Dah Sing still on buying spree
Financial services group says it wants to keep on expanding, through organic growth and acquisitions, to better compete
The acquisition spree by Dah Sing Banking Group was far from over, senior executives said yesterday.
Dah Sing, which bought consumer lending specialist Pacific Finance for $936 million in June and Banco Comercial de Macau (BCM) for $1.67 billion last month, reiterated that expansion was a top priority for the bank, which was spun off from its parent firm in a controversial listing last year.
'In the financial services industry you have to have scale and size to be able to compete,' managing director Derek Wong Hong-hing said.
'When we carried out the spin-off last year we made it clear that we would try to expand through both organic growth and acquisitions.'
Mr Wong declined to forecast when the BCM and Pacific Finance transactions would be completed and start contributing to earnings, saying Dah Sing was still awaiting regulatory approvals.
He also denied that the bank's latest fund-raising manoeuvre - the issue of US$150 million in subordinated debt - was a preparation for its next takeover plan.
Mr Wong said the group was likely to pass on BCM's insurance business to parent firm Dah Sing Financial Holdings (DSFH), which retained its insurance-related businesses after the spin-off and recently acquired a 20 per cent stake in mainland start-up Great Wall Insurance.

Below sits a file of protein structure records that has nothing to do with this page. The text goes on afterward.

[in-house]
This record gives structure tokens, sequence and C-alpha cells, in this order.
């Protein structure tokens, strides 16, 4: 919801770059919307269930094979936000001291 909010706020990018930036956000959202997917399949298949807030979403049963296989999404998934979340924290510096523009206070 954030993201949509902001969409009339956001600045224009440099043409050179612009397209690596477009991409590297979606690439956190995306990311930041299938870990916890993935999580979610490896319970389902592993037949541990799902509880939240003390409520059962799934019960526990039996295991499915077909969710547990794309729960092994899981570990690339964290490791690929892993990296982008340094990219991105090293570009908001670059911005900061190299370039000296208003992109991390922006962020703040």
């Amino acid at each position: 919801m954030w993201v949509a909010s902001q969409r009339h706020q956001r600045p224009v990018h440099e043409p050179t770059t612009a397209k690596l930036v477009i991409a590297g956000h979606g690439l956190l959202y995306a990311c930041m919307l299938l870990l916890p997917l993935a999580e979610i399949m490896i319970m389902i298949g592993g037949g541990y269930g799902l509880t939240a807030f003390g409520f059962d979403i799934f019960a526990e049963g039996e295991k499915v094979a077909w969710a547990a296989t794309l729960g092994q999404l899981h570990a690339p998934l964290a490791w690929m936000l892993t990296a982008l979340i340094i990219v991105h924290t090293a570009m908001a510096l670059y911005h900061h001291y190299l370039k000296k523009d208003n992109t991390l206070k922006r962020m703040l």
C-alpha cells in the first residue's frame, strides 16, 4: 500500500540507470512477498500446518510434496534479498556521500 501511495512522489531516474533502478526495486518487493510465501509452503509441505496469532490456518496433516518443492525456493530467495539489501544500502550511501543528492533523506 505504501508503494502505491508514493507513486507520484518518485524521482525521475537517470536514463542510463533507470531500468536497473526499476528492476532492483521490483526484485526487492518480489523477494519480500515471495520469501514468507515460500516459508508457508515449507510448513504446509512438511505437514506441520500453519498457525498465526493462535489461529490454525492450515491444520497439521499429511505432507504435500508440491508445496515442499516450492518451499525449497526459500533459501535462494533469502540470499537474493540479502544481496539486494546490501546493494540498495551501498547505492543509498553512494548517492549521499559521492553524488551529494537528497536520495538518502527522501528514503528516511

Both parent company and subsidiary yesterday reported declines in profits for the six months to June, largely in line with market expectations.
The bank's earnings dropped 14.5 per cent to $460.63 million. One of the heaviest borrowers in the interbank market, the bank fell victim to the unusually steep rise in interbank funding costs during the second quarter.
Net interest margins contracted by almost 100 basis points, by far the worst fall among the listed banks for the period.
Mr Wong cautioned against expectations of a dramatic improvement in interest margins in the second half, but said the pressure on spreads had begun to ease.
With the doubling in interest expenses to more than $600 million, the bank registered a 25.6 per cent decline in net interest income to $644.89 million, despite across-the-board loan growth among all lending segments.
Fees and commissions income fell 11.4 per cent to $205.21 million, due in large part to lower returns from treasury activities.
The bank's capital adequacy ratio stood at a healthy 19.2 per cent.
DSFH, which owns 78.3 per cent of the bank, reported a 68.1 per cent drop in net profit during the same period. The losses at its key subsidiary were compounded by a huge comparative drop in write-back of provisions, to $31 million from $144 million last year.
The group, however, can take comfort in the doubling of new insurance premiums, as profit contribution from the division rose to 13 per cent from 8 per cent a year ago.
UBS banking analyst Sally Ng said Dah Sing Bank remained a 'long-term pick'.
'However, we think the lack of unsecured consumer lending growth, intense pricing competition in the small and medium market and a more difficult trading environment, could lead to higher pressure on its asset yields at a time of rising funding costs,' Ms Ng said.